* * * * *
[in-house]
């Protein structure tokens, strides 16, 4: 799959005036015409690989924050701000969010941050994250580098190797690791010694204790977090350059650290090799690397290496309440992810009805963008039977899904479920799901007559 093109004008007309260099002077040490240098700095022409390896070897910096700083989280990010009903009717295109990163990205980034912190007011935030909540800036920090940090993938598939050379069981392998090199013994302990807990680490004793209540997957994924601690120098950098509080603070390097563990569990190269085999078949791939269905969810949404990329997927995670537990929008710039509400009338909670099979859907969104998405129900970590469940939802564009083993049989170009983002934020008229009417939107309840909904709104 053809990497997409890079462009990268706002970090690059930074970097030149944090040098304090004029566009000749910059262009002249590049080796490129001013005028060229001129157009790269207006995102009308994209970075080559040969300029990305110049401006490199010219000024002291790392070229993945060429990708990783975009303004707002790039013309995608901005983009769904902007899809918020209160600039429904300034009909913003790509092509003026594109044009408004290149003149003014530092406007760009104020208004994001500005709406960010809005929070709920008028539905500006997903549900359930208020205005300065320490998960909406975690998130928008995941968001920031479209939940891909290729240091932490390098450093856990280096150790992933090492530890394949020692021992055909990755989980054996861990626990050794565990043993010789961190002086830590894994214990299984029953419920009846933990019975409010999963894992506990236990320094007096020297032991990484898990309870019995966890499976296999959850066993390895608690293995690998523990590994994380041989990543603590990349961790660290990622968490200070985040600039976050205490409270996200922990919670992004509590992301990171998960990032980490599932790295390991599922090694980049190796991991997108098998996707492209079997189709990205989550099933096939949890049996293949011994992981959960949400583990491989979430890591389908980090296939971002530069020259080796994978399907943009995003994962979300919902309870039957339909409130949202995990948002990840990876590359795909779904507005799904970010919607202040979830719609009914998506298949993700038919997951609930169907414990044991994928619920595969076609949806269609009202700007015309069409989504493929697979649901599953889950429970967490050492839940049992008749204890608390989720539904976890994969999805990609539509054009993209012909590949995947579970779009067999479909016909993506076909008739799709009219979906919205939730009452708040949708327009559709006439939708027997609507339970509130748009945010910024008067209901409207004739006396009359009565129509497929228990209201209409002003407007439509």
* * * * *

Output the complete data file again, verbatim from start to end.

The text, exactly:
[in-house]
């Protein structure tokens, strides 16, 4: 799959005036015409690989924050701000969010941050994250580098190797690791010694204790977090350059650290090799690397290496309440992810009805963008039977899904479920799901007559 093109004008007309260099002077040490240098700095022409390896070897910096700083989280990010009903009717295109990163990205980034912190007011935030909540800036920090940090993938598939050379069981392998090199013994302990807990680490004793209540997957994924601690120098950098509080603070390097563990569990190269085999078949791939269905969810949404990329997927995670537990929008710039509400009338909670099979859907969104998405129900970590469940939802564009083993049989170009983002934020008229009417939107309840909904709104 053809990497997409890079462009990268706002970090690059930074970097030149944090040098304090004029566009000749910059262009002249590049080796490129001013005028060229001129157009790269207006995102009308994209970075080559040969300029990305110049401006490199010219000024002291790392070229993945060429990708990783975009303004707002790039013309995608901005983009769904902007899809918020209160600039429904300034009909913003790509092509003026594109044009408004290149003149003014530092406007760009104020208004994001500005709406960010809005929070709920008028539905500006997903549900359930208020205005300065320490998960909406975690998130928008995941968001920031479209939940891909290729240091932490390098450093856990280096150790992933090492530890394949020692021992055909990755989980054996861990626990050794565990043993010789961190002086830590894994214990299984029953419920009846933990019975409010999963894992506990236990320094007096020297032991990484898990309870019995966890499976296999959850066993390895608690293995690998523990590994994380041989990543603590990349961790660290990622968490200070985040600039976050205490409270996200922990919670992004509590992301990171998960990032980490599932790295390991599922090694980049190796991991997108098998996707492209079997189709990205989550099933096939949890049996293949011994992981959960949400583990491989979430890591389908980090296939971002530069020259080796994978399907943009995003994962979300919902309870039957339909409130949202995990948002990840990876590359795909779904507005799904970010919607202040979830719609009914998506298949993700038919997951609930169907414990044991994928619920595969076609949806269609009202700007015309069409989504493929697979649901599953889950429970967490050492839940049992008749204890608390989720539904976890994969999805990609539509054009993209012909590949995947579970779009067999479909016909993506076909008739799709009219979906919205939730009452708040949708327009559709006439939708027997609507339970509130748009945010910024008067209901409207004739006396009359009565129509497929228990209201209409002003407007439509």